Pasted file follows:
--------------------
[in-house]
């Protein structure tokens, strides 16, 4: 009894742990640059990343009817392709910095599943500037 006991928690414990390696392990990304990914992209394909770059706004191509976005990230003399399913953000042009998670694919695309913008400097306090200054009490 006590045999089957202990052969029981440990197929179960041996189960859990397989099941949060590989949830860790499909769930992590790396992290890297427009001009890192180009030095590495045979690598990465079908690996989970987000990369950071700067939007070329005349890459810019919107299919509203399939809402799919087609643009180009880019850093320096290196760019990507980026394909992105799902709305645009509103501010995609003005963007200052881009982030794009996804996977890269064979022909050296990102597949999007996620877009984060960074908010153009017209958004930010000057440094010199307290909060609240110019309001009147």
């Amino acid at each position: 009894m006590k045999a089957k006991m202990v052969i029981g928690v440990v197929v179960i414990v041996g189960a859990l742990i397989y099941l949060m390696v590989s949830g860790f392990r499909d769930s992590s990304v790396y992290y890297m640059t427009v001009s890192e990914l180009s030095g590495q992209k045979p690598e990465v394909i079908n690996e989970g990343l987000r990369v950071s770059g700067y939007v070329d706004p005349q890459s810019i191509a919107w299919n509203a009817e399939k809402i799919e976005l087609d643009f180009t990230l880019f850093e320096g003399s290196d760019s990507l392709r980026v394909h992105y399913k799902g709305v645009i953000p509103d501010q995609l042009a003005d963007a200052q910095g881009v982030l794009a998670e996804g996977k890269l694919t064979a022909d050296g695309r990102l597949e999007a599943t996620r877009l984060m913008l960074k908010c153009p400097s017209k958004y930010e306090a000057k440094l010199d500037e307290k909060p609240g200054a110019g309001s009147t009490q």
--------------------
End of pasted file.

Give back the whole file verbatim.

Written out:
[in-house]
């Protein structure tokens, strides 16, 4: 009894742990640059990343009817392709910095599943500037 006991928690414990390696392990990304990914992209394909770059706004191509976005990230003399399913953000042009998670694919695309913008400097306090200054009490 006590045999089957202990052969029981440990197929179960041996189960859990397989099941949060590989949830860790499909769930992590790396992290890297427009001009890192180009030095590495045979690598990465079908690996989970987000990369950071700067939007070329005349890459810019919107299919509203399939809402799919087609643009180009880019850093320096290196760019990507980026394909992105799902709305645009509103501010995609003005963007200052881009982030794009996804996977890269064979022909050296990102597949999007996620877009984060960074908010153009017209958004930010000057440094010199307290909060609240110019309001009147």
């Amino acid at each position: 009894m006590k045999a089957k006991m202990v052969i029981g928690v440990v197929v179960i414990v041996g189960a859990l742990i397989y099941l949060m390696v590989s949830g860790f392990r499909d769930s992590s990304v790396y992290y890297m640059t427009v001009s890192e990914l180009s030095g590495q992209k045979p690598e990465v394909i079908n690996e989970g990343l987000r990369v950071s770059g700067y939007v070329d706004p005349q890459s810019i191509a919107w299919n509203a009817e399939k809402i799919e976005l087609d643009f180009t990230l880019f850093e320096g003399s290196d760019s990507l392709r980026v394909h992105y399913k799902g709305v645009i953000p509103d501010q995609l042009a003005d963007a200052q910095g881009v982030l794009a998670e996804g996977k890269l694919t064979a022909d050296g695309r990102l597949e999007a599943t996620r877009l984060m913008l960074k908010c153009p400097s017209k958004y930010e306090a000057k440094l010199d500037e307290k909060p609240g200054a110019g309001s009147t009490q």